If I have a URL that, when submitted in a web browser, pops up a dialog box to save a zip file, how would I go about catching and downloading this zip file in Python?

  • 1
    I tried section Downloading a binary file and writing it to disk of this page which worked as a chram. Commented Oct 3, 2018 at 13:23
  • For anyone else looking for a solution with only the standard library stuff, then check out this answer - stackoverflow.com/a/31706921/8604951 and save yourself a couple of minutes of reading and scrolling through the rest of the answers which uses requests (which btw is an amazing library and I would use it if it was possible to do son.
    – Jarmos
    Commented Aug 20, 2023 at 8:32

9 Answers 9


As far as I can tell, the proper way to do this in Python 2 is:

import requests, zipfile, StringIO
r = requests.get(zip_file_url, stream=True)
z = zipfile.ZipFile(StringIO.StringIO(r.content))

of course you'd want to check that the GET was successful with r.ok.

For python 3+, sub the StringIO module with the io module and use BytesIO instead of StringIO: Here are release notes that mention this change.

import requests, zipfile, io
r = requests.get(zip_file_url)
z = zipfile.ZipFile(io.BytesIO(r.content))
  • Thanks for this answer. I used it to solve my issue getting a zip file with requests. Commented May 2, 2016 at 20:22
  • 26
    If you'd like to save the downloaded file in a different location, replace z.extractall() with z.extractall("/path/to/destination_directory")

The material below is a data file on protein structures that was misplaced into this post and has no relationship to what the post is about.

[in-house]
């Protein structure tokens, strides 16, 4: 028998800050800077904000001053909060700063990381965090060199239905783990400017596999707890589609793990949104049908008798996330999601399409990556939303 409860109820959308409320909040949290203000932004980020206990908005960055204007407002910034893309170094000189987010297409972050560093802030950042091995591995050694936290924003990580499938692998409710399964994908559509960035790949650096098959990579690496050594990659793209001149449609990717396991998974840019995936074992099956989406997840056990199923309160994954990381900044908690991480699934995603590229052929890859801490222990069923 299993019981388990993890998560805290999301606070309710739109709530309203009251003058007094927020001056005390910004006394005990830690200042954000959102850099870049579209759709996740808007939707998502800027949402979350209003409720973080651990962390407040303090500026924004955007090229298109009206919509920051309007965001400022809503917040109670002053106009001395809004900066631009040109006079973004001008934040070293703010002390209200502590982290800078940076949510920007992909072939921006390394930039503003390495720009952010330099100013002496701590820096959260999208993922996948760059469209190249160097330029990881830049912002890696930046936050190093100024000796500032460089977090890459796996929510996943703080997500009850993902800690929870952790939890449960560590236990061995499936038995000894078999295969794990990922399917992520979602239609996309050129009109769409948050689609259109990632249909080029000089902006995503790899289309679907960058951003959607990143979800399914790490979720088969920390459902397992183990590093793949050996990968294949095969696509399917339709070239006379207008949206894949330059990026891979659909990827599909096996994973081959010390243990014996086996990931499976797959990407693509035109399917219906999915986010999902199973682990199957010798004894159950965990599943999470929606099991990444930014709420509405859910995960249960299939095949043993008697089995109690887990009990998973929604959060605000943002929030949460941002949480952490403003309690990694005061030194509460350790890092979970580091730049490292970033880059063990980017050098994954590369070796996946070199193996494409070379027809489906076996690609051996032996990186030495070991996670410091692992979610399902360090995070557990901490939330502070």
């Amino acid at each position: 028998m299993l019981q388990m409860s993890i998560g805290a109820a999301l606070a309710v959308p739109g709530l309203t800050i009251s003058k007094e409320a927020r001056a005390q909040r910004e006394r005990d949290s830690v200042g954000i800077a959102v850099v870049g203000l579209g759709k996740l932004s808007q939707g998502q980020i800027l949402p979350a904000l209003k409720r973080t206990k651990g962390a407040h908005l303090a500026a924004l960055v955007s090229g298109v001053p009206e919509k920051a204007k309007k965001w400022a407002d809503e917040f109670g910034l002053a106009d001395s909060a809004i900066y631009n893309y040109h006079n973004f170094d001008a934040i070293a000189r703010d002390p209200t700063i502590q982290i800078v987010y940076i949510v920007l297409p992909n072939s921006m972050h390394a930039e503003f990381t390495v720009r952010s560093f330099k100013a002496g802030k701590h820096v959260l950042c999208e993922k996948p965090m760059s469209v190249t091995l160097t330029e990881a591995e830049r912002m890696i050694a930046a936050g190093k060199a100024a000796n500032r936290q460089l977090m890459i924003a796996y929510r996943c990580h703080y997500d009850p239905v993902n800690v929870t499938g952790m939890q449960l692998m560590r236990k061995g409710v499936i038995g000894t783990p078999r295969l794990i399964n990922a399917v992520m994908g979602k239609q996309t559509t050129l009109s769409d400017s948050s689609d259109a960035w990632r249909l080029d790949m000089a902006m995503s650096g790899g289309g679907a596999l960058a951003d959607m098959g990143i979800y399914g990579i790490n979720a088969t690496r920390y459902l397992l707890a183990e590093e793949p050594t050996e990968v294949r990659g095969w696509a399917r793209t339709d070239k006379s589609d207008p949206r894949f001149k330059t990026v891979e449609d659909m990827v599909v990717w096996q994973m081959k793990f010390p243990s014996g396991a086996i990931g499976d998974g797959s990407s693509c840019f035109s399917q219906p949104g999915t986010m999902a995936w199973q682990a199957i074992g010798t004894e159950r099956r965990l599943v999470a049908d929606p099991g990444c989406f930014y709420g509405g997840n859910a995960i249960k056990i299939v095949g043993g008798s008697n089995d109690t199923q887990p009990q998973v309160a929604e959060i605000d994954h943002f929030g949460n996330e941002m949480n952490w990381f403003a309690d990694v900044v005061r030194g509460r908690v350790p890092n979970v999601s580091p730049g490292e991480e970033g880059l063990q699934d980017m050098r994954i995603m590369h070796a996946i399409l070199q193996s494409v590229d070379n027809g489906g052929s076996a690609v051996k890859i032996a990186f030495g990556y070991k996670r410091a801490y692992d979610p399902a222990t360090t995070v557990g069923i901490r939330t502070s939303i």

– user799188
    Commented Oct 14, 2016 at 8:14
  • 2
    If you just want to save the file from the url you can do: urllib.request.urlretrieve(url, filename).
    – yoavram
    Commented Jan 2, 2018 at 7:24
  • 8
    To help others connect the dots it took me 60minutes too long to, you can then use pd.read_table(z.open('filename')) with the above. Useful if you have a zip url link that contains multiple files and you're only interested in loading one.
    – Frikster
    Commented Apr 20, 2018 at 6:02
  • 1
    When I do z = zipfile.ZipFile(io.BytesIO(r.content)), I get zipfile.BadZipFile: File is not a zip file. Commented Oct 12, 2023 at 14:16

Most people recommend using requests if it is available, and the requests documentation recommends this for downloading and saving raw data from a url:

import requests 

def download_url(url, save_path, chunk_size=128):
    r = requests.get(url, stream=True)
    with open(save_path, 'wb') as fd:
        for chunk in r.iter_content(chunk_size=chunk_size):

Since the answer asks about downloading and saving the zip file, I haven't gone into details regarding reading the zip file. See one of the many answers below for possibilities.

If for some reason you don't have access to requests, you can use urllib.request instead. It may not be quite as robust as the above.

import urllib.request

def download_url(url, save_path):
    with urllib.request.urlopen(url) as dl_file:
        with open(save_path, 'wb') as out_file:

Finally, if you are using Python 2 still, you can use urllib2.urlopen.

from contextlib import closing

def download_url(url, save_path):
    with closing(urllib2.urlopen(url)) as dl_file:
        with open(save_path, 'wb') as out_file:

With the help of this blog post, I've got it working with just requests. The point of the weird stream thing is so we don't need to call content on large requests, which would require it to all be processed at once, clogging the memory. The stream avoids this by iterating through the data one chunk at a time.

url = 'https://www2.census.gov/geo/tiger/GENZ2017/shp/cb_2017_02_tract_500k.zip'

response = requests.get(url, stream=True)
with open('alaska.zip', "wb") as f:
    for chunk in response.iter_content(chunk_size=512):
        if chunk:  # filter out keep-alive new chunks
  • 3
    Answers should not rely on links for the bulk of their content. Links can go dead, or the content on the other side can be changed to no longer answer the question. Please edit your answer to include a summary or explanation of the information you link points to.